Exchanged Life Spirituality

SylviaThe celebration of Christmas can feel formulaic, especially in the United States.


Stores start advertising Christmas in October. Radio stations play Christmas music in November. People start pulling out the decorations and recipes they cook every Christmas. It is easy to simply fall into the formula of Christmas.

But a quick look at the story of the birth of Jesus will reveal there is nothing formulaic about God. From the virgin birth to the shepherds and the wise men God shows up in the most unexpected places and unusual ways.

Even the place of Jesus' birth is unconventional and unexpected. Micah 5:2 says that Bethlehem is too little to be among the clans of Judah, yet God chose the least significant to bring forth the Messiah, our Savior and Lord. Wouldn't Jerusalem be a much more fitting place for the birth of the King? It is only 5 miles away. But God is the God of the unexpected.

In our Christmas carols we sing of Bethlehem as being the place where the Everlasting Light shines and all our hopes and fears of all the years are met.

We all carry hopes and fears in our heart. Take a moment to really sense what is in your heart. Often times we ignore our own heart because hopes seem to be out of reach and fears are to painful. What are your hopes and dreams? What do you dread? Are there things that you fear are too big or difficult to even hope for?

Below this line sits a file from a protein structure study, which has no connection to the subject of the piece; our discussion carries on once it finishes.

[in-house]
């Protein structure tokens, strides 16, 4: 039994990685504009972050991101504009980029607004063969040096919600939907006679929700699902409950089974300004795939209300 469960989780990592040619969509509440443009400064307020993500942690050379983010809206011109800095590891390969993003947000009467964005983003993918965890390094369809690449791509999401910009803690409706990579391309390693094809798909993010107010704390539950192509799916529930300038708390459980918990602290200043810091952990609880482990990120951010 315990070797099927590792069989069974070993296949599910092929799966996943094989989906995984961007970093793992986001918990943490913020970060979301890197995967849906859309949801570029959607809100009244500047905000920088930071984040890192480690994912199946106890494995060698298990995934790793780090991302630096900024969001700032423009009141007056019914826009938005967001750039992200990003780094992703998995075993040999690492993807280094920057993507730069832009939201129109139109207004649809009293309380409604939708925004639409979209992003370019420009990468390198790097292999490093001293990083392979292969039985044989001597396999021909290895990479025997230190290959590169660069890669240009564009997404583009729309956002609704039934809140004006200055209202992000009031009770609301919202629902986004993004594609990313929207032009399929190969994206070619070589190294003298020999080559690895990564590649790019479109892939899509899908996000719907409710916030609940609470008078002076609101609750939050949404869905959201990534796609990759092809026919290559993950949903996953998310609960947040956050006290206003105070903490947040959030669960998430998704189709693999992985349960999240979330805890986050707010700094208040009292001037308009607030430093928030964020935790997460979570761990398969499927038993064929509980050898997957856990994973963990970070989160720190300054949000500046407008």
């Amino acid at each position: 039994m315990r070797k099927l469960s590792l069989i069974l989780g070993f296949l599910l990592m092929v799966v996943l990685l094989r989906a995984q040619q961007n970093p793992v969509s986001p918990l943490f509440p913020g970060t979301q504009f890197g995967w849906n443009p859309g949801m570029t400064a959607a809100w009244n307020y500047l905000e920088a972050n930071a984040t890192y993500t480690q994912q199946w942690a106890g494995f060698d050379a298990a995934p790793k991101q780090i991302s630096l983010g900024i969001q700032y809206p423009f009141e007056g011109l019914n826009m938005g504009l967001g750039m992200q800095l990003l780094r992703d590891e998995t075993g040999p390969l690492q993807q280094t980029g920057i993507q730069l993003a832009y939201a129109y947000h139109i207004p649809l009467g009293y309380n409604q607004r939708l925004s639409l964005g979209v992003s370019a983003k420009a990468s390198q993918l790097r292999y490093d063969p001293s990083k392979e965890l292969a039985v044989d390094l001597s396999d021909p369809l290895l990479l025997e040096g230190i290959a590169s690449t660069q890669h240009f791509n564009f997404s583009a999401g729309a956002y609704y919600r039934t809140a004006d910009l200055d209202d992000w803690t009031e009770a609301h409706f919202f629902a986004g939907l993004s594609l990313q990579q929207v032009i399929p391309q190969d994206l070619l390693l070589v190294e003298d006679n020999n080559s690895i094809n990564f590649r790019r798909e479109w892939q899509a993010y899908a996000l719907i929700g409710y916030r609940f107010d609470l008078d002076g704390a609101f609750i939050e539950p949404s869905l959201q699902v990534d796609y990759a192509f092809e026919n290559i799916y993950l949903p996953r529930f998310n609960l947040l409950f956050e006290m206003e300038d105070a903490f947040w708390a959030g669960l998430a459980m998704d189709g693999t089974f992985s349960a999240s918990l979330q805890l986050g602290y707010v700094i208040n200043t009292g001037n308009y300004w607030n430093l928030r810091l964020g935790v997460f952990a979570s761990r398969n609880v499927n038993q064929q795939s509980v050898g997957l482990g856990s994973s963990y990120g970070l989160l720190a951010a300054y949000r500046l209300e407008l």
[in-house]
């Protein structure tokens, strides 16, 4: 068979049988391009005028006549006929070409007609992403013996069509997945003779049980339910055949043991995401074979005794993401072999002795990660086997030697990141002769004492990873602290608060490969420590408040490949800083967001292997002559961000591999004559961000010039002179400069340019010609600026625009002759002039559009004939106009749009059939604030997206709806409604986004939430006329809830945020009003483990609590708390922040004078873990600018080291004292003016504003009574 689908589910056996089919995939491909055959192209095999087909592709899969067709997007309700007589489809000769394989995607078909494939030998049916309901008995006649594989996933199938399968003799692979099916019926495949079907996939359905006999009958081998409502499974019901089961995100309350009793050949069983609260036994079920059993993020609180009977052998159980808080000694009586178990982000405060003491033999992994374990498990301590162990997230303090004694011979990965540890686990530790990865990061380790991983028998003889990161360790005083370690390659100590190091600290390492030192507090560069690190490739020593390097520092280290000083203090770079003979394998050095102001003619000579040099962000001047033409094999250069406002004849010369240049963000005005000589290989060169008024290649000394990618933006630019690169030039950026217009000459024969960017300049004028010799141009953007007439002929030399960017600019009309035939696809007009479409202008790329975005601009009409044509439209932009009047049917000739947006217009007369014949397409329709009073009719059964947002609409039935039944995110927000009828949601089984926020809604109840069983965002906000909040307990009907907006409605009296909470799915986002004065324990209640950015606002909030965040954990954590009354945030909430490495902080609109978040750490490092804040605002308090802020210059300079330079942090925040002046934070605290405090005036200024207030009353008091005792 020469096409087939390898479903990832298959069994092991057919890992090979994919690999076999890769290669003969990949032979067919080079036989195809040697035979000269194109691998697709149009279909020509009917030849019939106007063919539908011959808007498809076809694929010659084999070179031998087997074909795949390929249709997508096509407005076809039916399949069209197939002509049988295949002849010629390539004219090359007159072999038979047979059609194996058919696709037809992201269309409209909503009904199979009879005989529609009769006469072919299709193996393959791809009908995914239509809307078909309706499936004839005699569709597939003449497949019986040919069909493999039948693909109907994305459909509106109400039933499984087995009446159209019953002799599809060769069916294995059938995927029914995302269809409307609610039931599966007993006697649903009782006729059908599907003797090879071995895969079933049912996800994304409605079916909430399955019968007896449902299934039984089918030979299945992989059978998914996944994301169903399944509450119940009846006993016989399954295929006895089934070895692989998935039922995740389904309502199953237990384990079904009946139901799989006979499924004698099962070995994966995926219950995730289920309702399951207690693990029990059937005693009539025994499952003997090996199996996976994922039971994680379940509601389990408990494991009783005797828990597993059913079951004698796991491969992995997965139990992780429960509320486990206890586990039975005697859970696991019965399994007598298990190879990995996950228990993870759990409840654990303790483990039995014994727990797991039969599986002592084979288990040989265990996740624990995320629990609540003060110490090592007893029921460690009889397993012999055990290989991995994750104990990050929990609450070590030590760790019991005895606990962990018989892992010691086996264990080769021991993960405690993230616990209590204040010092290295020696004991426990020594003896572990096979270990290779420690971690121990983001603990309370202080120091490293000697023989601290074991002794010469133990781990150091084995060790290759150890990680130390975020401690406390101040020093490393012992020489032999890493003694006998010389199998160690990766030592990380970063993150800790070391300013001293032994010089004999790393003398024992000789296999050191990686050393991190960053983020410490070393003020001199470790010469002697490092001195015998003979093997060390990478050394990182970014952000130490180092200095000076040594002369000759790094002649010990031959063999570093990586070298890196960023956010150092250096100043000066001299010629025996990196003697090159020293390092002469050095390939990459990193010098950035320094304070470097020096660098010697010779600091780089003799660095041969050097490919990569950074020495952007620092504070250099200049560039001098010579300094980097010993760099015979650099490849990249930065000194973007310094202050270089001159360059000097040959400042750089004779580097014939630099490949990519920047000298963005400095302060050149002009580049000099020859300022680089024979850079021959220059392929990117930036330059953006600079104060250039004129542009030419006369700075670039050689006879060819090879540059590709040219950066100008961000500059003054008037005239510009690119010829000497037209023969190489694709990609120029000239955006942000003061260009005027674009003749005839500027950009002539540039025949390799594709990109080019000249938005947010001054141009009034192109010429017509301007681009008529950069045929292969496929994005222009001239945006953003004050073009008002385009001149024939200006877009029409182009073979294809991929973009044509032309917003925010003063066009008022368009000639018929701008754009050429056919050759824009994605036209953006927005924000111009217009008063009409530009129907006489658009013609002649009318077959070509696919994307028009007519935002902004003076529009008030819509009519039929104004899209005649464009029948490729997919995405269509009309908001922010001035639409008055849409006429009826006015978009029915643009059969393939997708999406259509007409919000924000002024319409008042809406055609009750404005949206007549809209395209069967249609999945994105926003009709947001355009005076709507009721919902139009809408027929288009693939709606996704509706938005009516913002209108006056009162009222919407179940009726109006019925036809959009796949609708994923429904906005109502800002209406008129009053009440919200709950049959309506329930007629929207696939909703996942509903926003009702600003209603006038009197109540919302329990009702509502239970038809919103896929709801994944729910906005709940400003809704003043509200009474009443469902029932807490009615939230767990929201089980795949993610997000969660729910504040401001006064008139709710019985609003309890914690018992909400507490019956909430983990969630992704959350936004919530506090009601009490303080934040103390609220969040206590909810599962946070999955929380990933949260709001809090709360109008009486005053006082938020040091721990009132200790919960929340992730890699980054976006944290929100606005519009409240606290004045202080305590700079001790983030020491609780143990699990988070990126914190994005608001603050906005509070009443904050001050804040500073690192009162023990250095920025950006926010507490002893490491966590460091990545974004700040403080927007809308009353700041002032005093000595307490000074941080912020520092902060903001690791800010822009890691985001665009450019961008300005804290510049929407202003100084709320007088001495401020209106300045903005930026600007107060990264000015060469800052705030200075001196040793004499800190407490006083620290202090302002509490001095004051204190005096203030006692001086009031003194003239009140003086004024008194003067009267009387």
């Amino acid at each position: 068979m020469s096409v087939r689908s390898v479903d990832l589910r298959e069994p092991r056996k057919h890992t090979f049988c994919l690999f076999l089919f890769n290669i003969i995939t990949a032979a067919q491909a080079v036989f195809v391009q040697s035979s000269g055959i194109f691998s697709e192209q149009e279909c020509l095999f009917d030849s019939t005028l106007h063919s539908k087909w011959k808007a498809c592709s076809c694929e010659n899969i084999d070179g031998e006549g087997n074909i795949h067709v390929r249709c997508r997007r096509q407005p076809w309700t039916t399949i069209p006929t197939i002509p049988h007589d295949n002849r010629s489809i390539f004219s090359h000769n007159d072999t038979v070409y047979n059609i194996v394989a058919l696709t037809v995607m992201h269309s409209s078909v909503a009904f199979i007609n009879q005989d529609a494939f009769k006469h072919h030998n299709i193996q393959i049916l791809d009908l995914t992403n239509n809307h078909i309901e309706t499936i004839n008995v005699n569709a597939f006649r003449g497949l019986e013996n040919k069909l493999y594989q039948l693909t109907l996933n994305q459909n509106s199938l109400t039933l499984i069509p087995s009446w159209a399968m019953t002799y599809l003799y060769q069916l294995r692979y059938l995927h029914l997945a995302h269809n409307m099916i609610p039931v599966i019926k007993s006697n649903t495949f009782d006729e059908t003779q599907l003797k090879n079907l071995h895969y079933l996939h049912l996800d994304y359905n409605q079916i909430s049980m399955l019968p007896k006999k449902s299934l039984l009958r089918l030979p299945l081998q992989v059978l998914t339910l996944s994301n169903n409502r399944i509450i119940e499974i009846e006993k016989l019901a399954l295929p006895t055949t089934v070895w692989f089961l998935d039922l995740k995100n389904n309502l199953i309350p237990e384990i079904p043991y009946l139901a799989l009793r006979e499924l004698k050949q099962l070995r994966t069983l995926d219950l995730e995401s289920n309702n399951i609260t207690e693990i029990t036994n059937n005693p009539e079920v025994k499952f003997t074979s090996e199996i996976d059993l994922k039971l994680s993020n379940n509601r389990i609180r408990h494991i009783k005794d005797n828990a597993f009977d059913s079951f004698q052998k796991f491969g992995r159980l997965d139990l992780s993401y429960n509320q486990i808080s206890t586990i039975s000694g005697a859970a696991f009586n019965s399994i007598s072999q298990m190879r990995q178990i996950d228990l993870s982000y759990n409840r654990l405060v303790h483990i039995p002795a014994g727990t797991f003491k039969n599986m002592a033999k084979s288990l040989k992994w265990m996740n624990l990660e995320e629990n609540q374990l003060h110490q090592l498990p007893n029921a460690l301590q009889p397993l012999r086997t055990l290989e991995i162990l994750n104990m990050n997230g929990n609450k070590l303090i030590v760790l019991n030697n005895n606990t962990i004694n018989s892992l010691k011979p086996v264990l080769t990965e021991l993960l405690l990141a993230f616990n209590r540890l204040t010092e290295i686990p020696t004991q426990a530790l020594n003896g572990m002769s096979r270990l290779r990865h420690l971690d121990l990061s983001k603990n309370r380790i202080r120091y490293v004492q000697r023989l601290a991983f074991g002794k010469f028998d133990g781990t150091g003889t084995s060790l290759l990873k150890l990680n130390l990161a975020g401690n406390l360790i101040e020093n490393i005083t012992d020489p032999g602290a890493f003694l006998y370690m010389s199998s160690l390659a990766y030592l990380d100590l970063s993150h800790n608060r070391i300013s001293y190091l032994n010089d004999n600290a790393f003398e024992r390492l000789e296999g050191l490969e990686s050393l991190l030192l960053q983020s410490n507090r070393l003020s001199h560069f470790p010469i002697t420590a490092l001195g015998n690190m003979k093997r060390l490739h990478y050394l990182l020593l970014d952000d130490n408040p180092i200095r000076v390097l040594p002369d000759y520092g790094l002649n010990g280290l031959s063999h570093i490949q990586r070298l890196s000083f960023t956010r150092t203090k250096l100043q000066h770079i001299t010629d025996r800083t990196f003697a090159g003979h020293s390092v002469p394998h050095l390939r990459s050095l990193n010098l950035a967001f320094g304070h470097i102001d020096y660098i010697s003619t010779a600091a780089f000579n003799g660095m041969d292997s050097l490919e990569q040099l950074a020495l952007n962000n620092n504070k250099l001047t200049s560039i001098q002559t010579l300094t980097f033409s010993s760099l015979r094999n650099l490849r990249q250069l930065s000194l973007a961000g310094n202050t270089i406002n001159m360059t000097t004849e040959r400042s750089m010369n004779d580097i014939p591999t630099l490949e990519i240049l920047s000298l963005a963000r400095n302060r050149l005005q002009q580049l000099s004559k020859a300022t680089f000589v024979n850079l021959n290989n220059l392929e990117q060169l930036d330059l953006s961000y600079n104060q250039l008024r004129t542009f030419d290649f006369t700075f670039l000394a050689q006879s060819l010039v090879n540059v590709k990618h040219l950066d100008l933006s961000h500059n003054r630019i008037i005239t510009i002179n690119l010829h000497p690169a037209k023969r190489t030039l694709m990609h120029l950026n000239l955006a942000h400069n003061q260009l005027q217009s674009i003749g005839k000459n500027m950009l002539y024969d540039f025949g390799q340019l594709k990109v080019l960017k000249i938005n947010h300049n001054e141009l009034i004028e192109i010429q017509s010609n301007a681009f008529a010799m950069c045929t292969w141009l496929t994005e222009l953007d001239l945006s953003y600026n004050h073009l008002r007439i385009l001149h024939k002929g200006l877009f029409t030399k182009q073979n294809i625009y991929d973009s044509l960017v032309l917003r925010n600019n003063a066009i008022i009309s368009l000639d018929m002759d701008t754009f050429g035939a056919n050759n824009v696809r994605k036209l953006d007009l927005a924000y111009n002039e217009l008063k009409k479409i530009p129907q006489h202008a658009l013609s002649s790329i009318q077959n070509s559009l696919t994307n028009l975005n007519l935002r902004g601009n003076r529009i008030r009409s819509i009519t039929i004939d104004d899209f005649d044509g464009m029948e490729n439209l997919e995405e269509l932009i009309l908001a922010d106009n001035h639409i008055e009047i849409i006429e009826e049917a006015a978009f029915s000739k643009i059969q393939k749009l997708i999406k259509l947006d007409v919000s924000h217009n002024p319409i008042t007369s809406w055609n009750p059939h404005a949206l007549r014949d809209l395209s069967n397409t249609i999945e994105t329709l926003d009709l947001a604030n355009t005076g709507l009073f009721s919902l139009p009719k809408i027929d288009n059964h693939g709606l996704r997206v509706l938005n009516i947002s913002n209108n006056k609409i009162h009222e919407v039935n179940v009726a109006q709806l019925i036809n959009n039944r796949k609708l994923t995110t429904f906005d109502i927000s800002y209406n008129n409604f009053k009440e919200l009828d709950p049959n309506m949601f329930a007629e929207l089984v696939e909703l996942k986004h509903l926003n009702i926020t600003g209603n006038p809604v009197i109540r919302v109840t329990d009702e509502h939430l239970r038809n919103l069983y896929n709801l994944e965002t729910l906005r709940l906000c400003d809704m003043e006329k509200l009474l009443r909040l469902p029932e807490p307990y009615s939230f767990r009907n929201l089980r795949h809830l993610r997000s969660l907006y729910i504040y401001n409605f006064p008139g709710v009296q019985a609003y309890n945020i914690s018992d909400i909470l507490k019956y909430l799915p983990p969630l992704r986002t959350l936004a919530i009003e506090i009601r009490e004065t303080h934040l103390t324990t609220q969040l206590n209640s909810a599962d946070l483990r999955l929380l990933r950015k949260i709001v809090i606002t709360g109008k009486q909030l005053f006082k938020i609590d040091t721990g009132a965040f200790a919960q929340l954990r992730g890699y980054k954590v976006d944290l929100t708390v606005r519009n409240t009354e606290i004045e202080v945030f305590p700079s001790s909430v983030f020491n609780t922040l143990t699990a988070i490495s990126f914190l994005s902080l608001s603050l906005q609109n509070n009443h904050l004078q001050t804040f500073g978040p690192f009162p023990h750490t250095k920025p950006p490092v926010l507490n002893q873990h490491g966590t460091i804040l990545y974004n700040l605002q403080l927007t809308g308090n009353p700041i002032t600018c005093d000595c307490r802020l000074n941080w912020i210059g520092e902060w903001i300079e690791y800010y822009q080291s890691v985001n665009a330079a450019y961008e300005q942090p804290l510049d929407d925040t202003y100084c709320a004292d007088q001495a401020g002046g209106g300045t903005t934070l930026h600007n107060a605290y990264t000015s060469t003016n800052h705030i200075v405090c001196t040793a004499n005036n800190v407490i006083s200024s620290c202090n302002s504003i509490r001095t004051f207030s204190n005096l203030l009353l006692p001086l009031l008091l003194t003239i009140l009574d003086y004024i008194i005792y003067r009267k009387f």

Max Lucado says, "Hope is not what you'd expect; it is what you would never dream. It is a wild, improbable tale with a pinch-me-I'm-dreaming ending... Hope is not a granted wish or a favor performed; no, it is far greater than that. It is a zany, unpredictable dependence on a God who loves to surprise us out of our socks and be there in the flesh to see our reaction." (God Came Near, page 89)

May you be blessed this Christmas season to give all your hopes and fears to the God who is for you and who is capable of doing more than you can ask or imagine in the most unexpected ways. 

This season may our heart's cry be that of the last words of "O Little Town of Bethlehem,"
O come to us, abide with us, our Lord Emmanuel.

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Favorites

  • The Cleansing of the Temple by RC Sproul +

    http://www.ligonier.org/account/dashboard/sermon/151/download/ In this incident of Jesus cleansing the temple, Dr. Sproul points out that the activities being performed were legitimate, Read More
  • The Prodigals by Kevin DeYoung +

    During the Gospel Coalition conference in 2013, Kevin DeYoung gave a thoughtful, spirit-led sermon on Luke 15. He was able Read More
  • Centered on one or the other by Ray Ortlund +

    ". . . a friend of tax collectors and sinners!" Luke 7:34 What does it mean for a church to be gospel-centered? That's Read More
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Hidden Blessings

  • Book of God, Walter Wangerin +

    I was in a leadership turbogroup during the spring of 2007. At Randy's suggestion, I listened to Walter Wangerin's audio Read More
  • Martin Luther’s Quiet Time, Walter Trobisch +

    Martin Luther had a barber named Peter Beskendorf who asked his world-famous customer and doctor of theology, "Dr. Luther, how Read More
  • Clay Enoch Devotional Sculpture +

    Clay Enoch, a sculptor in Colorado Springs, Colorado, creates powerful bronze sculptures with Biblical themes: Creation, Praise, Contrition, Still Water, Read More
  • Without Faith...Can I Survive? +

    Examine yourselves to see whether you are living in the faith. Test yourselves. Do you not realize that Jesus Christ Read More
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